The UK’s new regulator, the Independent Press Standards Organization (IPSO), is going to investigate on its own the Mirror‘s reporting, which prompted the resignation of a politician over his sexual exchanges with an undercover reporter.
As iMediaEthics previously reported, IPSO, which last month replaced the Press Complaints Commission, said it would look into a complaint filed against the Mirror for the reporting. But, the complainant, Mark Pritchard, dropped his complaint.
Freelance reporter Alex Wickham, from the Guido Fawkes blog, posed as a woman named Sophie Wittam on Twitter. He used pictures of a Swedish model and a UK woman on the account to attract politicians and tweeted with Newmark, who sent her sexts. The Guido Fawkes blog claimed it didn’t try to “trap” any politicians.
Under the old system, the PCC, the regulator couldn’t investigate issues without a complaint. But, the new regulator IPSO can.
“This will be the first time that a press regulator has continued to investigate a complaint in the absence of a complainant,” the Guardian reported.
Pritchard announced on Twitter his “amicable settlement” with the Mirror, the Press Gazette reported. Pritchard tweeted:
Glad to have reached “amicable settlement” with Sunday Mirror and have now withdrawn my complaint from IPSO. The settlement is confidential.
— Mark Pritchard (@MPritchardMP) October 19, 2014
Pritchard told iMediaEthics by e-mail: “I have come to an amicable settlement with the Sunday Mirror and they have published a suitable statement in their corrections column.”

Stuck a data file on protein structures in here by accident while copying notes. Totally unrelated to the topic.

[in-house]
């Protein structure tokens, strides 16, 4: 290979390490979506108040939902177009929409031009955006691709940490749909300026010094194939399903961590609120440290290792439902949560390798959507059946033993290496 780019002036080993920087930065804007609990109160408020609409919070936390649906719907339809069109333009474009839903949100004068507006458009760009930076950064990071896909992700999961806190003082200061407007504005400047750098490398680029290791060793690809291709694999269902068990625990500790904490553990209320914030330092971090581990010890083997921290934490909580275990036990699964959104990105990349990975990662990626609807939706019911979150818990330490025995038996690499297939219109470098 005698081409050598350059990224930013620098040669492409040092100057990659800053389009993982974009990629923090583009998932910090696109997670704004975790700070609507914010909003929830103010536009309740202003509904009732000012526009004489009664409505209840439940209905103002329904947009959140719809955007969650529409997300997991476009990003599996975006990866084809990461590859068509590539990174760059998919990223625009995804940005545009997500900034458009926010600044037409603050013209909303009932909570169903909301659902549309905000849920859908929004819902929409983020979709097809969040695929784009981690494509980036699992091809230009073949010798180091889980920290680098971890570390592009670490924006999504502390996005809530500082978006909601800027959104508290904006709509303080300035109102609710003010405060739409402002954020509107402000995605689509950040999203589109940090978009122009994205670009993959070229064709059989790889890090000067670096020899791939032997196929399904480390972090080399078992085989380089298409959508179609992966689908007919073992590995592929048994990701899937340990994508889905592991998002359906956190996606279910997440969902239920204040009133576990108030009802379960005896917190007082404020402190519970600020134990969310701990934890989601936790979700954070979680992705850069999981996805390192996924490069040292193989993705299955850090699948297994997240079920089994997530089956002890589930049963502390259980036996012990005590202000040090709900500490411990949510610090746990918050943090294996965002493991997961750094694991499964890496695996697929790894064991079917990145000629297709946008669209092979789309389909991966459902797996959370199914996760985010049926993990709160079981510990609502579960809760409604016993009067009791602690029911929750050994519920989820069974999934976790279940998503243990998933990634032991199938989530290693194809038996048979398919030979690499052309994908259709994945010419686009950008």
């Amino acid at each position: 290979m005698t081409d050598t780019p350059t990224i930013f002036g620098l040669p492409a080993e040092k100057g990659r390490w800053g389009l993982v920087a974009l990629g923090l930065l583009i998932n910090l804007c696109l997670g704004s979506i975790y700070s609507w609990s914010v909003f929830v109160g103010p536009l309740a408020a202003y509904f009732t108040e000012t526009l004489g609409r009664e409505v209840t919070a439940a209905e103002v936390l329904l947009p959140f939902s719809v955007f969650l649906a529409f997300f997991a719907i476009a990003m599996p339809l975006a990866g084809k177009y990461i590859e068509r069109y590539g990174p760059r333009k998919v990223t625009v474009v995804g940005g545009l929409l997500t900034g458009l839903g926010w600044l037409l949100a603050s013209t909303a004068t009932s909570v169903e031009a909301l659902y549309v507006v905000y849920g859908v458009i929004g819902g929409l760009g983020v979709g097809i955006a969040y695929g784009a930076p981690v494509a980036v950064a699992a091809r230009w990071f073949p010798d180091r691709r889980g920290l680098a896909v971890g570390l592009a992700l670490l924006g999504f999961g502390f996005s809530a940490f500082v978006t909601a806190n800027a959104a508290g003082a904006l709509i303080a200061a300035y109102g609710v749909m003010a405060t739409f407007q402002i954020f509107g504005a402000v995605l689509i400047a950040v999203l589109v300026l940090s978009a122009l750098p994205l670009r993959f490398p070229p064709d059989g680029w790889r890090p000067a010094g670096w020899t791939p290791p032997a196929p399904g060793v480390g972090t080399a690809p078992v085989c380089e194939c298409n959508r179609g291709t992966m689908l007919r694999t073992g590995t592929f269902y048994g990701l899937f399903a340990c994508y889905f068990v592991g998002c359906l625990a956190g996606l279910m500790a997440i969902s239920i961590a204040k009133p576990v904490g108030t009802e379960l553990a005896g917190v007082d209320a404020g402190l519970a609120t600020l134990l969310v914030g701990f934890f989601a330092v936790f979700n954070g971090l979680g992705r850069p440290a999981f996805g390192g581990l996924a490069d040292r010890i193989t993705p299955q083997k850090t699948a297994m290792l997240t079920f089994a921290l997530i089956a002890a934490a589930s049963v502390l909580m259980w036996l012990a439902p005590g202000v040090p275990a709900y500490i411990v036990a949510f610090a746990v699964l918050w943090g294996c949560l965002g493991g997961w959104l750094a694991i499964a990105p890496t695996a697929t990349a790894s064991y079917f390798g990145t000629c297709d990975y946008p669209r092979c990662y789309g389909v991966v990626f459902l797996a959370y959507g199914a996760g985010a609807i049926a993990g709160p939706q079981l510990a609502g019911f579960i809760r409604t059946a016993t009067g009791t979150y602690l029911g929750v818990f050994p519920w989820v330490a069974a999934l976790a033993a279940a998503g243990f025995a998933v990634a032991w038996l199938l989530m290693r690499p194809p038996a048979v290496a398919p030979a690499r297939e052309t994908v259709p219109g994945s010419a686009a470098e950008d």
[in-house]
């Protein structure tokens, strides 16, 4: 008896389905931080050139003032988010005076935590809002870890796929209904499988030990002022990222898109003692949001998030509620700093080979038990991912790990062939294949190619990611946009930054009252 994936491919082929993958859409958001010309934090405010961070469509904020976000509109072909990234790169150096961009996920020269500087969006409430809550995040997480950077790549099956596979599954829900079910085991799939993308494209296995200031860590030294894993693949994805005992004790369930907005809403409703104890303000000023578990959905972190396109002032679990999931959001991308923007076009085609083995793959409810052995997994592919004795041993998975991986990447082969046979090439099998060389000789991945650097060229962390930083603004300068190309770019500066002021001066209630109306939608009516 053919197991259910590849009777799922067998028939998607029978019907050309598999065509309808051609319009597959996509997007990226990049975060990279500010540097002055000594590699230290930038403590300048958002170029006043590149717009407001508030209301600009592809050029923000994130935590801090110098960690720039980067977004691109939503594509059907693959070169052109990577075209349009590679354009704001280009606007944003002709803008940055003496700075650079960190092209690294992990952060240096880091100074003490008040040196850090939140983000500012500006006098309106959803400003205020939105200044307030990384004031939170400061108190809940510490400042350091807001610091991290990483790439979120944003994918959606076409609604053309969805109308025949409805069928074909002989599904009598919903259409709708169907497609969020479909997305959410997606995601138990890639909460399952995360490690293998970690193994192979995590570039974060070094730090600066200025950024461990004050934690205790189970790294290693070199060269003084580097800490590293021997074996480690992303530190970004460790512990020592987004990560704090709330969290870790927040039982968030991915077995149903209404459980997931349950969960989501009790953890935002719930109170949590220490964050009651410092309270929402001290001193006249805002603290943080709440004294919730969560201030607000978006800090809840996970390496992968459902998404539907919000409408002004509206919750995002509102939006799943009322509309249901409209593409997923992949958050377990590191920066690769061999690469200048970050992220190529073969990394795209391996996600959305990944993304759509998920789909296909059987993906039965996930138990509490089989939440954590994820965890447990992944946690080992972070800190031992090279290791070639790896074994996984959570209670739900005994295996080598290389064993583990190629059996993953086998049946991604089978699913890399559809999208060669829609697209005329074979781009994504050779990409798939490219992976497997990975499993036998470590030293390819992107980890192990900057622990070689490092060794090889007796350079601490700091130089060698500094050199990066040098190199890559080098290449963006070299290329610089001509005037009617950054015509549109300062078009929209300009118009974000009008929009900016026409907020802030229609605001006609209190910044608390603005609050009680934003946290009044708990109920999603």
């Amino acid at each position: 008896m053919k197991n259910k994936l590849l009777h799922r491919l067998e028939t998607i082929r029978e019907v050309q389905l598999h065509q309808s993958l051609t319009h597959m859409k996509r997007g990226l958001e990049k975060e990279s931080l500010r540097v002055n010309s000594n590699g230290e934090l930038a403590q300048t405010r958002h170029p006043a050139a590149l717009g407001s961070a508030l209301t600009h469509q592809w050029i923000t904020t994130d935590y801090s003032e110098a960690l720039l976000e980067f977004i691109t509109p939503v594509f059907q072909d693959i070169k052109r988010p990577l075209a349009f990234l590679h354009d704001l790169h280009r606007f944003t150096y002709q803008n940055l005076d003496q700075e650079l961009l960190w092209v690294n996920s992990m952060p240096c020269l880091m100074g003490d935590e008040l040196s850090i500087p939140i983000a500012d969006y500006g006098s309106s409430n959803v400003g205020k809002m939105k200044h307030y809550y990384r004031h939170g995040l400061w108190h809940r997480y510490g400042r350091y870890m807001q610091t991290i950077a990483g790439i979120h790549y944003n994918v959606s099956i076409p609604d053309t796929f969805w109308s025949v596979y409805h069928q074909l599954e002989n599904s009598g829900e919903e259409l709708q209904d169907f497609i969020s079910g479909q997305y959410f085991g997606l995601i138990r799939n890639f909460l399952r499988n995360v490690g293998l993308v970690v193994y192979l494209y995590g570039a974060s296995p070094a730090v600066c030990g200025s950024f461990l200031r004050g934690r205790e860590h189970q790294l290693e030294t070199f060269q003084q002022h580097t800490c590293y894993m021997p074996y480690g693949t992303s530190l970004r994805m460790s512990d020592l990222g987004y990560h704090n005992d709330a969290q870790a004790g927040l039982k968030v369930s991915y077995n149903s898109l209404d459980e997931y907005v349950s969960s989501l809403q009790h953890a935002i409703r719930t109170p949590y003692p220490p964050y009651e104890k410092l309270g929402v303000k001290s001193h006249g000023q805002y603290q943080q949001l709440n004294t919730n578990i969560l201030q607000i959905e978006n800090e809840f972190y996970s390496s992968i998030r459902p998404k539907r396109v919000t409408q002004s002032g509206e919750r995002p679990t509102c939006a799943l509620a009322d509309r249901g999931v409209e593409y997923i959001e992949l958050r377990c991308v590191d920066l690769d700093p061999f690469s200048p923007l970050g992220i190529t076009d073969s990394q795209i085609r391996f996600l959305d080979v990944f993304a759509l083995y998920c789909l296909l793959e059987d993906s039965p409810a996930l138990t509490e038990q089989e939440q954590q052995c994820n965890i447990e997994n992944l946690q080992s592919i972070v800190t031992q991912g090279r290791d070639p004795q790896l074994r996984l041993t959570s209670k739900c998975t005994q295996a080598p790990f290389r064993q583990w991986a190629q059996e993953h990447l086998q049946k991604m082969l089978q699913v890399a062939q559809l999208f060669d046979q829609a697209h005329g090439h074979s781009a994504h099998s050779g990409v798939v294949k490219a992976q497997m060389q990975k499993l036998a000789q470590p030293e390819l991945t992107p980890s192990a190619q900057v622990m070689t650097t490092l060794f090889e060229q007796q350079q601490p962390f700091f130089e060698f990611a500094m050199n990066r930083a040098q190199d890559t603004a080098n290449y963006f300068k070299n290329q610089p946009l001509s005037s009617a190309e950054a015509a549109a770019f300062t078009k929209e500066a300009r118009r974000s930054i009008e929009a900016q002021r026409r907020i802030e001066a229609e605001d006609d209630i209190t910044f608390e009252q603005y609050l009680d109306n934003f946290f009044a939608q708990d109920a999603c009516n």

The Mirror also published a correction regarding its reporting on Pritchard, the Press Gazette reported.
“Following our article of September 28 concerning the investigation into Brooks Newmark MP and the exchange of explicit pictures online with an undercover freelance reporter, although the Sunday Mirror did not publish any allegations about Mark Pritchard MP, we are happy to make clear that Mr Pritchard was not at any time suspected or accused of sending inappropriate or explicit messages and/or pictures to anyone via social media or otherwise. In addition, Mr Pritchard is not married and is single.”
IPSO told the Press Gazette it planned to continue its review of the reporting by the Mirror and that it was glad Pritchard got his own resolution. The statement said IPSO hadn’t heard from Pritchard or the Mirror but it “would be pleased if it were the case that resolution has been achieved since that would be a success for the Ipso complaints process.”
“Nevertheless, IPSO is considering whether this case raises broader questions which demand further investigation from the regulator,” IPSO said.
iMediaEthics has written to IPSO and the Mirror for comment.